10836 posts in 1660 days


#9 posted 10-17-2012 08:45 PM

Ive heard it called wormy maple up here in new england as well. Great to work with and if you can find curly ambrosia maple its amazing looking.

-- "there aren’t many hand tools as awe-inspiring as the #8 jointer. I mean, it just reeks of cast iron heft and hubris" - Smitty

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WDHLT15

1130 posts in 1130 days


#10 posted 10-18-2012 02:34 AM

I think that it is very beautiful. All the work of a little beetle and a hitchhiking fungus!

-- Danny Located in Perry, GA. Forester. Wood-Mizer LT15 Sawmill. Nyle L53 Dehumidification Kiln

View huff's profile

huff

2804 posts in 1939 days


#11 posted 10-18-2012 12:15 PM

Another example of wormy maple (Ambrosia Maple).

-- John @ http://www.thehuffordfurnituregroup.com

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Cosmicsniper

2199 posts in 1812 days


#12 posted 10-18-2012 12:42 PM

Awesome box, John!

-- jay, www.allaboutastro.com

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bondogaposis

2528 posts in 1005 days


#13 posted 10-18-2012 12:43 PM

Here is a quote from Wikipedia on the subject.

“Ambrosia beetles are beetles of the weevil subfamilies Scolytinae and Platypodinae (Coleoptera, Curculionidae), which live in nutritional symbiosis with ambrosia fungi and probably with bacteria. The beetles excavate tunnels in dead trees in which they cultivate fungal gardens, their sole source of nutrition. After landing on a suitable tree, an ambrosia beetle excavates a tunnel in which it releases spores of its fungal symbiont. The fungus penetrates the plant’s xylem tissue, digests it, and concentrates the nutrients on and near the surface of the beetle gallery. The majority of ambrosia beetles colonize xylem (sapwood and/or heartwood) of dying or recently dead trees. Species differ in their preference for different parts of trees, different stages of deterioration, in the shape of their tunnels (“galleries”).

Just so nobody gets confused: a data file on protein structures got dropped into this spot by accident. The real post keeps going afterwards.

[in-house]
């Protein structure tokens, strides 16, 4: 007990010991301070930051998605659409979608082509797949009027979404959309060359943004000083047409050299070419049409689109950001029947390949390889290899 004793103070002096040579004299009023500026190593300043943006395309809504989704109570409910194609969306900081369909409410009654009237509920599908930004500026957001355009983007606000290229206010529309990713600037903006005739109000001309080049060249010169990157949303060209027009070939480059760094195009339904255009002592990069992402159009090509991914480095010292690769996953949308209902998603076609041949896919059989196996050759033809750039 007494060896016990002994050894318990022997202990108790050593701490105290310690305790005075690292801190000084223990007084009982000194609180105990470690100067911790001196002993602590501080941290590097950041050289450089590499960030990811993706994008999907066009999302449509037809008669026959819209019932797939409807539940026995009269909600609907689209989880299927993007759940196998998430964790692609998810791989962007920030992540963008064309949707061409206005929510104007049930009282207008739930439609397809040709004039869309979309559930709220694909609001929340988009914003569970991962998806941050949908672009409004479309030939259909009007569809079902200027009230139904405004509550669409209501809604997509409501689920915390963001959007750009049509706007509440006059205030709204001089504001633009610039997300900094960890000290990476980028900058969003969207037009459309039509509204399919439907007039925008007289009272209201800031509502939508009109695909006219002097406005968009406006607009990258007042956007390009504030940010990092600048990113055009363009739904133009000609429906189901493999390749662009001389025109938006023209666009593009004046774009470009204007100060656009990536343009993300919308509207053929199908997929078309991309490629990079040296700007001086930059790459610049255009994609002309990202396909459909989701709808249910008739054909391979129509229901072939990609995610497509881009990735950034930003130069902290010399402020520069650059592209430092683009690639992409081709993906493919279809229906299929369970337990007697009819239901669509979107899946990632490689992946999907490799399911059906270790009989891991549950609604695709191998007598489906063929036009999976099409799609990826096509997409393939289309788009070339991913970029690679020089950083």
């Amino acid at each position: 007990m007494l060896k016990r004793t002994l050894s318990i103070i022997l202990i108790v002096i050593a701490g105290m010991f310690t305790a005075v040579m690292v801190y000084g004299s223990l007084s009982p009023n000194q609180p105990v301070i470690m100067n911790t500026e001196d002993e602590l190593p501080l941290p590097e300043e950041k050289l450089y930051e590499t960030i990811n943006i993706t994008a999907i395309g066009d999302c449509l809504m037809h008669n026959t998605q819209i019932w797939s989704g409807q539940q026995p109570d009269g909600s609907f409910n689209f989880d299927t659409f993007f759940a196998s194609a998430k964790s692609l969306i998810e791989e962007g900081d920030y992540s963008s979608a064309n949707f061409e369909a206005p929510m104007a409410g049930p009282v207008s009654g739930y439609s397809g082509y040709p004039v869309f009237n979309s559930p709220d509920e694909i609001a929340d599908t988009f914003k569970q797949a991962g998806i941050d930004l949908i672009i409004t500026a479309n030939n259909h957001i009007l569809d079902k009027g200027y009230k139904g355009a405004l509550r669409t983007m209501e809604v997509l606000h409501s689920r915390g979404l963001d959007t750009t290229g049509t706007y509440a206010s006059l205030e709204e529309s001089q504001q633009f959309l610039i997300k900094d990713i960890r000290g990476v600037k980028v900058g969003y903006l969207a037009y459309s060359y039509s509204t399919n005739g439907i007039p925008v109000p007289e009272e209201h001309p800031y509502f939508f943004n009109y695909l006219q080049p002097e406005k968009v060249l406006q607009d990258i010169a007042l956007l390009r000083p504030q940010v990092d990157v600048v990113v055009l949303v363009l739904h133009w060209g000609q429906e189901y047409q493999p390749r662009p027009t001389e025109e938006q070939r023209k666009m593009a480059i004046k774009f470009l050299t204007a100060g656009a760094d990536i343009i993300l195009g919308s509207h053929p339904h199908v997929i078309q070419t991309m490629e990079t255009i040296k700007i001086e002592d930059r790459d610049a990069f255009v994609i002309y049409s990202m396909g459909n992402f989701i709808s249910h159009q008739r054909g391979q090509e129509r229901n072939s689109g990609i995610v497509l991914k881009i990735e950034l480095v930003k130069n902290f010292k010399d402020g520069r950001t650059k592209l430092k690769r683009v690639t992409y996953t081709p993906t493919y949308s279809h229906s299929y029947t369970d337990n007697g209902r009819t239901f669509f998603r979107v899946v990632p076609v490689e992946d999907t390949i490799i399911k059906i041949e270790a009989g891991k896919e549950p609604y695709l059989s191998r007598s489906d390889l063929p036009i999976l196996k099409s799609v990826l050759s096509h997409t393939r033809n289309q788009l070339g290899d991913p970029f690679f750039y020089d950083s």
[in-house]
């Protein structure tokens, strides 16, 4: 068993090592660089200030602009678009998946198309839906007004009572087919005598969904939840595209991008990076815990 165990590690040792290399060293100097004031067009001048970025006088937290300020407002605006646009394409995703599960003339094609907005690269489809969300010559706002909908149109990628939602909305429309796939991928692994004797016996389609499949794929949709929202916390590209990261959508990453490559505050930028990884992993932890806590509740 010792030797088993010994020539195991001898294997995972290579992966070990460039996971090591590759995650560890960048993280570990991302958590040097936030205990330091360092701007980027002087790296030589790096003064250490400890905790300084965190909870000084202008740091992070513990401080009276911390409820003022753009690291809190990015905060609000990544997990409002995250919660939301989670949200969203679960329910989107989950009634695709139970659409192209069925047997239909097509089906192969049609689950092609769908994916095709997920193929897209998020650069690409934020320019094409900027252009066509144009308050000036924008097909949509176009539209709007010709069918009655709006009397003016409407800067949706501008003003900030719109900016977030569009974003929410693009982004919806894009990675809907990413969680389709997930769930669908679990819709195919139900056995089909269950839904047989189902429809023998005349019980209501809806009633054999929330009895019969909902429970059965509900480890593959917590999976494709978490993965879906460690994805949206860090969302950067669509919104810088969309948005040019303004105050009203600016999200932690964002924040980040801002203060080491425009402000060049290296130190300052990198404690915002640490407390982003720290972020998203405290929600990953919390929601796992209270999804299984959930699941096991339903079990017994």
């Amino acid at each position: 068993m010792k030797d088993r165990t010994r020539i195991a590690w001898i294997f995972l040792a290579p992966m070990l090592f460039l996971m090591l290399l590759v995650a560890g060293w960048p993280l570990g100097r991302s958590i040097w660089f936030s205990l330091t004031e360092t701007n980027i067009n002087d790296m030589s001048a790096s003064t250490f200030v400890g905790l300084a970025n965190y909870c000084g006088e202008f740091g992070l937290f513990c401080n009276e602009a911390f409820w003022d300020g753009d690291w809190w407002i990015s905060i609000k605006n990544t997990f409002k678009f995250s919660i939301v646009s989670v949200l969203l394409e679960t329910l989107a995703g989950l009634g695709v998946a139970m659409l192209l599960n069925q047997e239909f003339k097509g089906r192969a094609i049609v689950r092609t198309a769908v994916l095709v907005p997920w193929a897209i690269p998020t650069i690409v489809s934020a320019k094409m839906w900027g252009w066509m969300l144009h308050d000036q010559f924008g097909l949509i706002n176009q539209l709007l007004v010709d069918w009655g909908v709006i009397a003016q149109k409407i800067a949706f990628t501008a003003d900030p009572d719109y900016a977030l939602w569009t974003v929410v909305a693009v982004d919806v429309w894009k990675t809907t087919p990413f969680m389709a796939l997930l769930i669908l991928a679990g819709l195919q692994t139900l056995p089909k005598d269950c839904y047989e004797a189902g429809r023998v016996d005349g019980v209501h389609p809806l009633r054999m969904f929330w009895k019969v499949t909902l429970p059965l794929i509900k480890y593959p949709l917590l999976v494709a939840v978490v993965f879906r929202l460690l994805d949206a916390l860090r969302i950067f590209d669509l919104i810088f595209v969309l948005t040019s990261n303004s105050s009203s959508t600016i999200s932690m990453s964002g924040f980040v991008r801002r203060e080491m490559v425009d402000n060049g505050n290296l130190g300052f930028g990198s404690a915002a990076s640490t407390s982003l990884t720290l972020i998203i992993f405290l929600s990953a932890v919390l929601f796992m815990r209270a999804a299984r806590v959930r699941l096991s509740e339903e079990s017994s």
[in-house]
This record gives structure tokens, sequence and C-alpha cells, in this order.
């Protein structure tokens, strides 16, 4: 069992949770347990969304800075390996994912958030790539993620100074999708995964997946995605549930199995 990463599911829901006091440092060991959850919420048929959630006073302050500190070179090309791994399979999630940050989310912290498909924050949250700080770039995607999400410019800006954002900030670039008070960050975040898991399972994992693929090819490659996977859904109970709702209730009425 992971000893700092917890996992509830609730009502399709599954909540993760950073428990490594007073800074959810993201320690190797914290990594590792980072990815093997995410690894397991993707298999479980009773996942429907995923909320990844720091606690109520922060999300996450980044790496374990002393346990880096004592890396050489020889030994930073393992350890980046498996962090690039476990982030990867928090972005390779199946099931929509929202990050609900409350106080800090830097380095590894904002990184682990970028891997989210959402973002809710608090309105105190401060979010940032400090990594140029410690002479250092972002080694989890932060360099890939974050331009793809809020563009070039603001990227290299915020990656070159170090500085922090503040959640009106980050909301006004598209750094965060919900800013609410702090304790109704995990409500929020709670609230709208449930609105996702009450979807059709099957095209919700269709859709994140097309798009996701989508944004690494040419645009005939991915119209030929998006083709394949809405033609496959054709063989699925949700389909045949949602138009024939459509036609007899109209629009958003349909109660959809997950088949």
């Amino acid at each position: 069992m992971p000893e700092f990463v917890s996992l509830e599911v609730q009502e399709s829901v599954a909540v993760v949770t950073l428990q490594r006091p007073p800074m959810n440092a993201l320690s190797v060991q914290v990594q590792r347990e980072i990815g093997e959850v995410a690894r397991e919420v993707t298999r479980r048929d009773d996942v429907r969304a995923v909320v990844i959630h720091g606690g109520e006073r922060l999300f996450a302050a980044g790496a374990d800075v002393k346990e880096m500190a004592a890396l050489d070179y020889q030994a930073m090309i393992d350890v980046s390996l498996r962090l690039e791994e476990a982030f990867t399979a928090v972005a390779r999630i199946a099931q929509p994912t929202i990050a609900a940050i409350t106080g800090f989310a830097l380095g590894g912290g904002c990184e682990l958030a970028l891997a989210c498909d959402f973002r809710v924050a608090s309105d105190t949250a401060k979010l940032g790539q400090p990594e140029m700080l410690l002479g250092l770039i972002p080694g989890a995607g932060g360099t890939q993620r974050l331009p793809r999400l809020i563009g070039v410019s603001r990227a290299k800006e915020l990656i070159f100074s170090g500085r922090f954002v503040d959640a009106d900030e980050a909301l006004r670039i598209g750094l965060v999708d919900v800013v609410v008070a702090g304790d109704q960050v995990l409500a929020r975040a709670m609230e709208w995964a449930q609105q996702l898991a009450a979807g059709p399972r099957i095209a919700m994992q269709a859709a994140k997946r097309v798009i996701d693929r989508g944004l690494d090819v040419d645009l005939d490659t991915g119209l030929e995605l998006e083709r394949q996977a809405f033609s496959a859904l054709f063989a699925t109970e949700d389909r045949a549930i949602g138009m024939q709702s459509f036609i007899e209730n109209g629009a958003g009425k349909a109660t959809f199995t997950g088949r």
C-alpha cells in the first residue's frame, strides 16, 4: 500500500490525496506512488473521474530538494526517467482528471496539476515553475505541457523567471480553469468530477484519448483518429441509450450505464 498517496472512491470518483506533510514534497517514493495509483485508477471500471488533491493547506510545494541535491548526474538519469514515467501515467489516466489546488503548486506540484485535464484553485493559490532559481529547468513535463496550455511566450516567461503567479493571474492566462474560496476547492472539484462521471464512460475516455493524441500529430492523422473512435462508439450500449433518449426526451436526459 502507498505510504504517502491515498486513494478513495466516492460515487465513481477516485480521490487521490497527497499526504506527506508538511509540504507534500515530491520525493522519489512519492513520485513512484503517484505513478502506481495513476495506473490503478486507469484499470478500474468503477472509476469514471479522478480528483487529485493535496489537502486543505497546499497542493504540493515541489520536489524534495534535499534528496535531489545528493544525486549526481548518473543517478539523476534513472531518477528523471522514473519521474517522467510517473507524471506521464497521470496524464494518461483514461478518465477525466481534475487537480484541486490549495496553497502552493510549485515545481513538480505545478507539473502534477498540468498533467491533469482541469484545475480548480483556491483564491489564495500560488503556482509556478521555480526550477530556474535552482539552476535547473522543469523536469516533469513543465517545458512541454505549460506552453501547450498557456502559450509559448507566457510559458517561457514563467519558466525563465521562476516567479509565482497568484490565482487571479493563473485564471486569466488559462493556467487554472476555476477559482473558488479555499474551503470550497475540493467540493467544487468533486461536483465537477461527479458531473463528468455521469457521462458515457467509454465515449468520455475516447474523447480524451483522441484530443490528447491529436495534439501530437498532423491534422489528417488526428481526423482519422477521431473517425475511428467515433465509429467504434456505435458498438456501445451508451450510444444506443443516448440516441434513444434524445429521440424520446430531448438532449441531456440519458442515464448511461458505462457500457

So Ambrosia maple is wood from a tree that has had fungus introduced by the Ambrosia beetle, it creates a very striking and random patterns in the wood. Beautiful stuff.

-- Bondo Gaposis

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huff

2804 posts in 1939 days


#14 posted 10-18-2012 12:46 PM

Thanks Jay,

it’s actually a full size chest. I got the idea while making a band saw box one day.

-- John @ http://www.thehuffordfurnituregroup.com

View Bluepine38's profile

Bluepine38

2876 posts in 1739 days


#15 posted 10-18-2012 02:14 PM

Have you tried Superior Hardwood, just before you get to Missoula on the south side of hwy 93? They have
a pretty good selection and are very knowledgeable. If you need special wood, they can order it. A friend
just got a good selection of long mahogany boards in to redo a Chris Craft he is restoring. Hope you are having
fun with your fishing, and that the smoke is finally gone from your valley for the year.

-- As ever, Gus-the 75 yr young apprentice carpenter